Second as to the facts, I agree with the majority that Procunier v. Atchley, 400 U.S. 446, 91 S. Ct. 485, 27 L. Ed. 2d 524, is not applicable to this case as the appellant would clearly be entitled to have the confession ruled be entitled to his version of the facts is correct and, in addition, his conviction would be a travesty on justice if his version of the facts in the case is correct. The conflict of the evidence in this case carries throughout the confession and the other evidence adduced at the trial. The decision on the admissibility of the confession is solely predicated on credibility factors. The only evidence of a forced or involuntary confession comes from the mouth of the accused. All of the other evidence, including that of four St. Louis, Missouri, policemen and two State Highway Patrolmen are in direct conflict with the testimony of the accused in regard to the confession. Further, testimony of the accused regarding his nonparticipation in the killing of Donnell is rather persuasively refuted by prison guard Dietzel and inmates Creighton and Trout, all of whose statements are consistent with the State's version of the group assault and killing of inmate Donnell.
In other words for Stidham to be innocent as claimed allof the other testimony as claimed all of the other testimony matters and some neutral medical testimony from the Springfield Medical Center, would have to be out and out perjury. As noted by the Missouri Supreme court in Stidham's original appeal, State v. Stidham, 305 S.W.2d 7 (1957), the accused Stidham while taking the stand failed to controvert essential elements of the State's case and failed to adduce any corroboration for his version of the facts.3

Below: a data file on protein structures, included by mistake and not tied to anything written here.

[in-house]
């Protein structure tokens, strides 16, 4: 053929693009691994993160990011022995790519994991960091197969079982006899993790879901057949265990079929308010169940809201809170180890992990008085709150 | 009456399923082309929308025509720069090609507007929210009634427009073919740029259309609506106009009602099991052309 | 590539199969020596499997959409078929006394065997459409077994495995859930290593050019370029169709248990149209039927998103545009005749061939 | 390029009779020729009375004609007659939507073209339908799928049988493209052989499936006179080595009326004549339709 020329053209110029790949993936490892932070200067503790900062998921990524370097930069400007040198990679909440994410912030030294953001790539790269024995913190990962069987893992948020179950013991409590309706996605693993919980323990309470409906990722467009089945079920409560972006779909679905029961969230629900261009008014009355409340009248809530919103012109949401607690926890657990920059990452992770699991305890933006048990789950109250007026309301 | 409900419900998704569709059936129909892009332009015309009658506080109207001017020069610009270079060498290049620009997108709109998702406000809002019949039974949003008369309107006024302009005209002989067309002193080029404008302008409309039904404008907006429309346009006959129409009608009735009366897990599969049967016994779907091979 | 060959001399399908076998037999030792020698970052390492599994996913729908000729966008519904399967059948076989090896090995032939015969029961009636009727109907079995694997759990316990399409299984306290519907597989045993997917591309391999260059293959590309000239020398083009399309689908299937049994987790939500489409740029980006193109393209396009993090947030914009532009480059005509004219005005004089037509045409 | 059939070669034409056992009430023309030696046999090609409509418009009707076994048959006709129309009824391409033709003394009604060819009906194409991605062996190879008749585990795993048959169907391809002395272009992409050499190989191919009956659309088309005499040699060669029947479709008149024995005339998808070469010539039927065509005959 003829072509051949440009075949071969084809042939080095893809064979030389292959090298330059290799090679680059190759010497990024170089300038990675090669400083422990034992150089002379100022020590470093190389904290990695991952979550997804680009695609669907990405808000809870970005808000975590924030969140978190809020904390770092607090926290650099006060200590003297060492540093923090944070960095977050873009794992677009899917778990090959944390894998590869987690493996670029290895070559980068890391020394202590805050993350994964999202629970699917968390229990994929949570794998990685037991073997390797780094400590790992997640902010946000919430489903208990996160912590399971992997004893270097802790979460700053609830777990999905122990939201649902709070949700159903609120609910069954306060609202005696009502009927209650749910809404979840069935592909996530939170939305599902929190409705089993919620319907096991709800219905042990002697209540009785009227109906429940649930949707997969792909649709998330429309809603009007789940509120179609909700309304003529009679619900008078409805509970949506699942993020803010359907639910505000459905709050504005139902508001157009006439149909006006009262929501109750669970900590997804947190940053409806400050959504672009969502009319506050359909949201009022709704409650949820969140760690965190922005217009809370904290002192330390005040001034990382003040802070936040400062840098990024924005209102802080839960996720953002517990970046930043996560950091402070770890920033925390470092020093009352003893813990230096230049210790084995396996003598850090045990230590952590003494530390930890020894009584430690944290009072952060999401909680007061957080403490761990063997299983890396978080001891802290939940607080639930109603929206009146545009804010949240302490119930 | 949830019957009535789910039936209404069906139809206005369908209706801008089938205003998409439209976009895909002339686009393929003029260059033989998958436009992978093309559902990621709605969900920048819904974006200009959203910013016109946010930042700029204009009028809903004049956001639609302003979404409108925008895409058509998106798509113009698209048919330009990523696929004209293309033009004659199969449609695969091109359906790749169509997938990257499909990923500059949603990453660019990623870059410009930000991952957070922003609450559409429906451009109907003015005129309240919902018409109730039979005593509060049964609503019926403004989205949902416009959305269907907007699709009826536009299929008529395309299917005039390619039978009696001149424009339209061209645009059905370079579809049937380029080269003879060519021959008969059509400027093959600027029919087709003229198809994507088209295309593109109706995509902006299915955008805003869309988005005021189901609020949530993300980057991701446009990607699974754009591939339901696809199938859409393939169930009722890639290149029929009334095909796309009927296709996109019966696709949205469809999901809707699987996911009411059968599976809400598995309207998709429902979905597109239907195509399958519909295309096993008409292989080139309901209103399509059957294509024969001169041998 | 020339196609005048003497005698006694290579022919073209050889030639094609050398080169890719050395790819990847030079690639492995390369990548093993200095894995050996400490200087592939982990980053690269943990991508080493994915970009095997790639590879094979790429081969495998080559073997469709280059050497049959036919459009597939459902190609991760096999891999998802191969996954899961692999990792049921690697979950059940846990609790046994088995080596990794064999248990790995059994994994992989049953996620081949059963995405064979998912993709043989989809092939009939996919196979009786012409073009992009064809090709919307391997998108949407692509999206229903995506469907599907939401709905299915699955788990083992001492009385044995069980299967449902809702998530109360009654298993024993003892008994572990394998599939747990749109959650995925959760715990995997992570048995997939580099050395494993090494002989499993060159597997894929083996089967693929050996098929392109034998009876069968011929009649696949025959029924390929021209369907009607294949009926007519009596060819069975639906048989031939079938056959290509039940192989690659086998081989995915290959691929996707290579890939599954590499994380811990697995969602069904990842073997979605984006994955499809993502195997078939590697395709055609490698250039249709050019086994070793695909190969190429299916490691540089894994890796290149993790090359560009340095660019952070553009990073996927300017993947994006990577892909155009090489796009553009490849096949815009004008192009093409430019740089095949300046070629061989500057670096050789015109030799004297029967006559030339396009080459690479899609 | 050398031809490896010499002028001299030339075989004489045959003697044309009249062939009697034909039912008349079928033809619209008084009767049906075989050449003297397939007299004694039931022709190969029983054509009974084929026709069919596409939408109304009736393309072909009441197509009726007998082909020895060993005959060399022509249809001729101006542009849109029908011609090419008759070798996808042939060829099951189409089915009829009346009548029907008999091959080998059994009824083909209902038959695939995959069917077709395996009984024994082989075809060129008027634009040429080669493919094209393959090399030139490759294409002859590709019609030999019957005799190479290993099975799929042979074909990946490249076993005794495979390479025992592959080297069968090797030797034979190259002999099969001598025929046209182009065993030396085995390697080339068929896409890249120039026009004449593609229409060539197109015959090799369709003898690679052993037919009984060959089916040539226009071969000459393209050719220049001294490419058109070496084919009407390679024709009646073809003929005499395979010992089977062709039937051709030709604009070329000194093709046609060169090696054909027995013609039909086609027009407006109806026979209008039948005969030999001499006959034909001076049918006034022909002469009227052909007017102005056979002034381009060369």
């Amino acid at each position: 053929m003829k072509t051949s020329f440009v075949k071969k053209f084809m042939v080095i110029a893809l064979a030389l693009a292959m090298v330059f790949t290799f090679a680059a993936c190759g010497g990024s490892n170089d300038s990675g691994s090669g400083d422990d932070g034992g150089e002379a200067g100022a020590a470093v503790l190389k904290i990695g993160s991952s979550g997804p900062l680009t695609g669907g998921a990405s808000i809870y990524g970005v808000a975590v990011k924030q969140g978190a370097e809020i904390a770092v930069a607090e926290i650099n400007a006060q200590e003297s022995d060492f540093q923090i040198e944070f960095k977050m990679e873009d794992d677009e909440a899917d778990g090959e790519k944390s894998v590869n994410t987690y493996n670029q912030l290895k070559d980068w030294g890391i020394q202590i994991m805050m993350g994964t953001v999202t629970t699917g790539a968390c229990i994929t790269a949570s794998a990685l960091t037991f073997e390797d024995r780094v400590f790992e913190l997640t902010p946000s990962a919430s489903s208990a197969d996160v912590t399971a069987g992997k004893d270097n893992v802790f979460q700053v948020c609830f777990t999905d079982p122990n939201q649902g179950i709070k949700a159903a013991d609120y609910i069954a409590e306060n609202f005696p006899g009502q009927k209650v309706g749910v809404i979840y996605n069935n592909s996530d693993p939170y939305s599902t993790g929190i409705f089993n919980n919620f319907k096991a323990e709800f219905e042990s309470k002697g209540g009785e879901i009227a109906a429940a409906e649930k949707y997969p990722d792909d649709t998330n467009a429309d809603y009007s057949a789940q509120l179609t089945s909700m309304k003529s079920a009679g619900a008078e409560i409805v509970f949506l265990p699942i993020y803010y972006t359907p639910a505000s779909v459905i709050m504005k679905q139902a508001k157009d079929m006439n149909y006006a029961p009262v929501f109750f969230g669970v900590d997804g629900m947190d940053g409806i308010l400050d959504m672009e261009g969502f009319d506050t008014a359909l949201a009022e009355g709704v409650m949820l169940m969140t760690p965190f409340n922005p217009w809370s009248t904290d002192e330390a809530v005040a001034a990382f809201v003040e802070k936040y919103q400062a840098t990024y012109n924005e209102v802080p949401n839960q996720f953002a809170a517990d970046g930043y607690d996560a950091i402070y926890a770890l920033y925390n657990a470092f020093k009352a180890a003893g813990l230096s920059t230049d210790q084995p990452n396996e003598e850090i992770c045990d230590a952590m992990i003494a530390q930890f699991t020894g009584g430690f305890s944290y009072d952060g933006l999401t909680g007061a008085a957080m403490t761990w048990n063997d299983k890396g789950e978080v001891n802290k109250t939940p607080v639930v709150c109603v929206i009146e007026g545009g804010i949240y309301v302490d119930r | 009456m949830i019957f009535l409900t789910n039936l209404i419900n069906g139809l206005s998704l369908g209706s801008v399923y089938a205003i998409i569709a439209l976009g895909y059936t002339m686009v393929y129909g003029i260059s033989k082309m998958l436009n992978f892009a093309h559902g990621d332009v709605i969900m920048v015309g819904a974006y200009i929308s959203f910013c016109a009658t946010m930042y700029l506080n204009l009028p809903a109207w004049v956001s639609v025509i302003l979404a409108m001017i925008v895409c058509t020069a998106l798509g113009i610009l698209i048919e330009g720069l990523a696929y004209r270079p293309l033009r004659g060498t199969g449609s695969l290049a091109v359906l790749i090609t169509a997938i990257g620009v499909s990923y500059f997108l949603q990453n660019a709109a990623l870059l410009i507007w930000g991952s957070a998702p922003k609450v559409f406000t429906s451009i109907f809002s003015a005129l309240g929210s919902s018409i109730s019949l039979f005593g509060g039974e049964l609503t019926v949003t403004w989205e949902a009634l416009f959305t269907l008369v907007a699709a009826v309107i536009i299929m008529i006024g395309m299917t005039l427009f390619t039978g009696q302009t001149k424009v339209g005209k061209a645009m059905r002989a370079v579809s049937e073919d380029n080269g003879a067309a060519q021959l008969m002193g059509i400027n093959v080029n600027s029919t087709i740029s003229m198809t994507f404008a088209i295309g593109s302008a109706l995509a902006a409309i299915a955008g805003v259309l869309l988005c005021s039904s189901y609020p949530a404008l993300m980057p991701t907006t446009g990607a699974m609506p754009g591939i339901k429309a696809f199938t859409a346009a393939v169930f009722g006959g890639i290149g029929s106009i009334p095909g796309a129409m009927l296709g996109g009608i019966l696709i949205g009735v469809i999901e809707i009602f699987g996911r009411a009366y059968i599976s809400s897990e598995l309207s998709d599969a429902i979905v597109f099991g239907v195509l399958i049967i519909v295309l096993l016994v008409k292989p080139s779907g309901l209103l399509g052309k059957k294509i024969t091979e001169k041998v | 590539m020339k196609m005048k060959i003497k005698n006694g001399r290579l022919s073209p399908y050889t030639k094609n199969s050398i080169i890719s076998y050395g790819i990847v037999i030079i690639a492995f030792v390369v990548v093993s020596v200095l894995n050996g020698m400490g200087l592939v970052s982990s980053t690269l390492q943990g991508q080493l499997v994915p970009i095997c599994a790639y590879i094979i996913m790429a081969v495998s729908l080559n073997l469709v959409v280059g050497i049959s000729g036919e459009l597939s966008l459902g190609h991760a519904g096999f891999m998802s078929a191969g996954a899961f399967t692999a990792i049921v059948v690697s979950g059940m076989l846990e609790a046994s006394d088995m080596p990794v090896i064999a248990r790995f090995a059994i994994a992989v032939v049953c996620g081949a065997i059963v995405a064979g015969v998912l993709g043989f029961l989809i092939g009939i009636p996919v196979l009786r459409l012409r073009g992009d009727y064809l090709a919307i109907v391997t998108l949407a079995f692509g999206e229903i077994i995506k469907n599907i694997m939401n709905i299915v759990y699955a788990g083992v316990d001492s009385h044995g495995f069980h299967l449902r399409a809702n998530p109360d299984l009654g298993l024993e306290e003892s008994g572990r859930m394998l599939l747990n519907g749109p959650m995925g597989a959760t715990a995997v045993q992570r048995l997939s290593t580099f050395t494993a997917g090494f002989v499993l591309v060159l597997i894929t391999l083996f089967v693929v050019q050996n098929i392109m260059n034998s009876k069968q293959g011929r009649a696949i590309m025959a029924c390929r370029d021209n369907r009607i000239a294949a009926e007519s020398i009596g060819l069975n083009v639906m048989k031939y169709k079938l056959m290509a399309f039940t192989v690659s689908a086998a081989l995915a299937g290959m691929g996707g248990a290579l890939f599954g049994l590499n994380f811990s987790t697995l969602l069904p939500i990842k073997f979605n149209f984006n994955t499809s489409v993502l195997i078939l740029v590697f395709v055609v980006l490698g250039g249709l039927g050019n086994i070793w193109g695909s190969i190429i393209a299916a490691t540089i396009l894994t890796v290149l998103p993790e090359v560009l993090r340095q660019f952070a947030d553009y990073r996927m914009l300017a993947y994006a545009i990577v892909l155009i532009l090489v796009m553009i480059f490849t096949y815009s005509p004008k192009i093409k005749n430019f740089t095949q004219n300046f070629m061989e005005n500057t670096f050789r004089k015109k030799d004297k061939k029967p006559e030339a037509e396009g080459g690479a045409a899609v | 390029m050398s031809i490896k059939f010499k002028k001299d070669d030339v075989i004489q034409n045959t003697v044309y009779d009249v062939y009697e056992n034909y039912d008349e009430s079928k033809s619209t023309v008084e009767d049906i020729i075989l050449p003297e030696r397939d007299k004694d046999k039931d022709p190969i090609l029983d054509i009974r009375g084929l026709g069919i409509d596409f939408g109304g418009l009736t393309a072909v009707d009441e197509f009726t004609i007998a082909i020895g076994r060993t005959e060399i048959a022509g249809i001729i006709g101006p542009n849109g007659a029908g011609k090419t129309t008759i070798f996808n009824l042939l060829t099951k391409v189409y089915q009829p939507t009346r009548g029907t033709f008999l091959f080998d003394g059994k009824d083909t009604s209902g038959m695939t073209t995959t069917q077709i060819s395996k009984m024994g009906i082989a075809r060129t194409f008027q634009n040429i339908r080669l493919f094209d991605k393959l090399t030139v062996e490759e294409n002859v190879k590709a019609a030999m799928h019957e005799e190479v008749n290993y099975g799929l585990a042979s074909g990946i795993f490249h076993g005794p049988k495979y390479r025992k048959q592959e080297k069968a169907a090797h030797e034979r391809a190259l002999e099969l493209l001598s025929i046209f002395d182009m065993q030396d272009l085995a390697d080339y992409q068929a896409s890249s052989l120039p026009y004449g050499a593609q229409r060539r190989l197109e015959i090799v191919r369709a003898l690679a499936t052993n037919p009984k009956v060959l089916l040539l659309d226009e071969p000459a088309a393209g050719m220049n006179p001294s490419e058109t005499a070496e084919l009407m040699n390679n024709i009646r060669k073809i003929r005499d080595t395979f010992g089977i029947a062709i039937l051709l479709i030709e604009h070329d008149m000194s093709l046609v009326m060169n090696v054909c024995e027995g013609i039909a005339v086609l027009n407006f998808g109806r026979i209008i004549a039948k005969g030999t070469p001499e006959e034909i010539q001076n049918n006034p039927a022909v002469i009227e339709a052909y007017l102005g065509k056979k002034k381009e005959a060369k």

The trial lasted several days and the jury after being out 1 1/2 hours rendered a unanimous verdict of guilty. Certainly no material error affecting the integrigy of the fact-finding probcess has been disclosed.
I would affirm Judge Collinson and his view that the action of the original trial judge 'clearly indicates a finding of voluntariness and is sufficient under the teachings of Jackson v. Denno, supra, and Sims v. Georgia, supra.' Furtermore issues of credibility and issues of fact decided long ago should not be upset by technicalities or semantics. There appears to be no constitutional defect in the fact-finding process utilized in this case and the issue of credibility after full hearing was decided adversely to Stidham both in the original trial and at a plenary State post-conviction hearing, affirmed in 449 S.W.2d 684 (Mo.1970). I would affirm the District Court's denial of relief.